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Nexterra Systems Corp. v. Demaria Building Company, Inc.

United States District Court, E.D. Michigan, Southern Division

January 24, 2017

NEXTERRA SYSTEMS CORP., Plaintiff,
v.
DEMARIA BUILDING COMPANY, INC., Defendant.

          MEMORANDUM AND ORDER DENYING PLAINTIFF'S MOTION TO STRIKE AFFIRMATIVE DEFENSES (DOC. 11) [1]

          AVERN COHN UNITED STATES DISTRICT JUDGE

         I. Introduction

         This is a contract case. Plaintiff and defendant are a subcontractor and a contractor on a construction project for remodeling a building for the Veterans Affairs in Battle Creek, Michigan. Plaintiff designed and supplied a boiler for installation by defendant. Plaintiff says it performed its obligations and defendant has refused to make the final payment on the bolier. Defendant essentially says that the boiler is defective. Before the Court is plaintiff's motion under Fed.R.Civ.P. 12(f) to strike defendant's first, second, fifth, sixth, seventh, and eighth affirmative defenses.[2] For the reasons that follow, the motion is DENIED.

         II. Legal Standard

         Under Fed.R.Civ.P. 12(f) of the Federal Rules of Civil Procedure, “[t]he court may strike from a pleading an insufficient defense or any redundant, immaterial, impertinent, or scandalous matter.” Fed.R.Civ.P. 12(f). An affirmative defense is insufficient where “as a matter of law, the defense cannot succeed under any circumstances.” Specialized Pharm. Servs., LLC v. Magnum Health & Rehab of Adrian, LLC, No. 12-12785, 2013 WL 1431722, at *5-6 (E.D. Mich. Apr. 9, 2013).

         Striking “is a drastic remedy” that “should be sparingly used by the courts.” Brown & Williamson Tobacco Corp. v. United States, 201 F.2d 819, 822 (6th Cir.1953). “The motion to strike should be granted only when the pleading to be stricken has no possible relation to the controversy.” Id. Ultimately, the decision to strike a pleading is firmly within the discretion of the court.” Spizizen v. Nat'l City Corp., No. 09-11713, 2010 WL 419993, at *2 (E.D. Mich. Feb.1, 2010) (citation omitted).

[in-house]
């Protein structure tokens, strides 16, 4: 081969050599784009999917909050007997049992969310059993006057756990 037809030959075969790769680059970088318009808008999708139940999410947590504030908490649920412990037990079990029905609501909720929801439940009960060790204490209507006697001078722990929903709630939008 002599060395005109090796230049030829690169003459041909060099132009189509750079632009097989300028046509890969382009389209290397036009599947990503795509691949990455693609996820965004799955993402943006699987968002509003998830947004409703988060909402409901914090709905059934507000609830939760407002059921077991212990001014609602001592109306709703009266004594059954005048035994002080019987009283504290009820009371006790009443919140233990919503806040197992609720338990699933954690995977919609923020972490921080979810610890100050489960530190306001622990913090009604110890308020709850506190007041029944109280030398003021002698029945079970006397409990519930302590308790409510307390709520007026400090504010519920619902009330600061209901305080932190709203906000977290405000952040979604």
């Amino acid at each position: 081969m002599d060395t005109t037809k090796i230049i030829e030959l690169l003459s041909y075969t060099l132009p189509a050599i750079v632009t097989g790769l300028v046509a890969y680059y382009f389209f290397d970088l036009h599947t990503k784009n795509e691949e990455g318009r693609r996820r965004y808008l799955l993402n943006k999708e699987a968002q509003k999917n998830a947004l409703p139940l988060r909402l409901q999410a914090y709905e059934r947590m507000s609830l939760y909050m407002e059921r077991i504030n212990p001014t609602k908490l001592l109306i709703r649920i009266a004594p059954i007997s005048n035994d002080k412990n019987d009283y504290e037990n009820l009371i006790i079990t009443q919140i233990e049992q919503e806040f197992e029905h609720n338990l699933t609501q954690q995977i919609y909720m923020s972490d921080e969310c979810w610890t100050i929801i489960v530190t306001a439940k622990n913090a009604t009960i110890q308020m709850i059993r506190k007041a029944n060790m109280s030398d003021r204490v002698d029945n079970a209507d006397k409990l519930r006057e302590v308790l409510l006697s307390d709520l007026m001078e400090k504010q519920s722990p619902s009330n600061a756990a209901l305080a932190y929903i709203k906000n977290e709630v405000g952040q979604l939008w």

III. Discussion

         A.

         As an initial matter, plaintiff argues that the affirmative defenses fail to meet the general pleading requirements under Fed.R.Civ.P. 8 as well as the requirements of Twombly[3] and Iqbal.[4] The Sixth Circuit has not yet determined whether the heightened pleading standard under Twombly and Iqbal also applies to affirmative defenses. District courts in this district are divided over the issue. Compare, e.g., Vision Info. Techs., Inc. v. Vision IT Servs. USA, Inc., 156 F.Supp.3d 870, 877 (E.D. Mich. 2016) and Rehab Sols., Inc. v. St. James Nursing & Physical rehab. Ctr., Inc., 2014 WL 6750590 (E.D. Mich. Dec. 1, 2014) (applying Twombly and Iqbal standard to affirmative defenses) with Exclusively Cats Veterinary Hosp., P.C. v. Pharm. Credit Corp., 2014 WL 4715532 (E.D. Mich. Sept. 22, 2014) and Int'l Outdoor, Inc. v. City of Southgate, No. 11-14719, 2012 WL 2367160, at *7-9 (E.D. Mich. Apr. 6, 2012) (declining to apply Twombly and Iqbal to affirmative defenses).

         Looking at the divergent authority, the better view is that Twombly and Iqbal do not apply to affirmative defenses. The district court in Exclusively Cats persuasively explained:

. . . Defendant cites Lawrence v. Chabot, a case decided before Twombly and Iqbal, in which the Sixth Circuit upheld a magistrate judge's refusal to strike affirmative defenses under the fair notice standard. 182 F.App'x 442, 456-57 (6th Cir.2006) (“An affirmative defense may be pleaded in general terms and will be held to be sufficient ... as long as it gives plaintiff fair notice of the nature of the defense”). In this regard, the Sixth Circuit (again pre-Twombly and Iqbal) has held the affirmative defense “Plaintiffs' claims are barred by the doctrine of res judicata” sufficient under Rule 8(c). Davis v. Sun Oil Co., 148 F.3d 606, 612 (6th Cir.1998). . . .
Another Sixth Circuit case, Montgomery v. Wyeth, 580 F.3d 455, 467-68 (6th Cir.2009), lends support to defendant's position. In Montgomery, decided after both Twombly and Iqbal, the court held that “[t]he Federal Rules of Civil Procedure do not require a heightened pleading standard for a statute of repose defense.” Montgomery, 580 F.3d at 468. The court went on to cite Rule 8(b)(1)'s requirement that a party “state in short and plain terms its defenses to each claim, ” as well as the fair notice standard in Conley v. Gibson, 355 U.S. 41, 47, 78 S.Ct. 99, 2 L.Ed.2d 80 (1957). Montgomery, 580 F.3d at 468.
. . . .
Courts declining to apply the heightened pleading standard to affirmative defenses have tended to focus on the difference in language of Rules 8(a) and 8(b), or on the fact that the holdings in Twombly and Iqbal were limited to Rule 8(a). As to language, Rule 8(a) requires a “short and plain statement of the claim showing the pleader is entitled to relief” (emphasis added), while Rule 8(b) only requires a statement “in short and plain terms” of “defenses to each claim.” See Iqbal, 556 U.S. at 679 (stating that “where the well-pleaded facts do not permit the court to infer more than the mere possibility of misconduct, the complaint has alleged-but it has not shown-that the pleader is entitled to relief” (internal quotation marks omitted)). Moreover, as at least one other decision in this district has pointed ...

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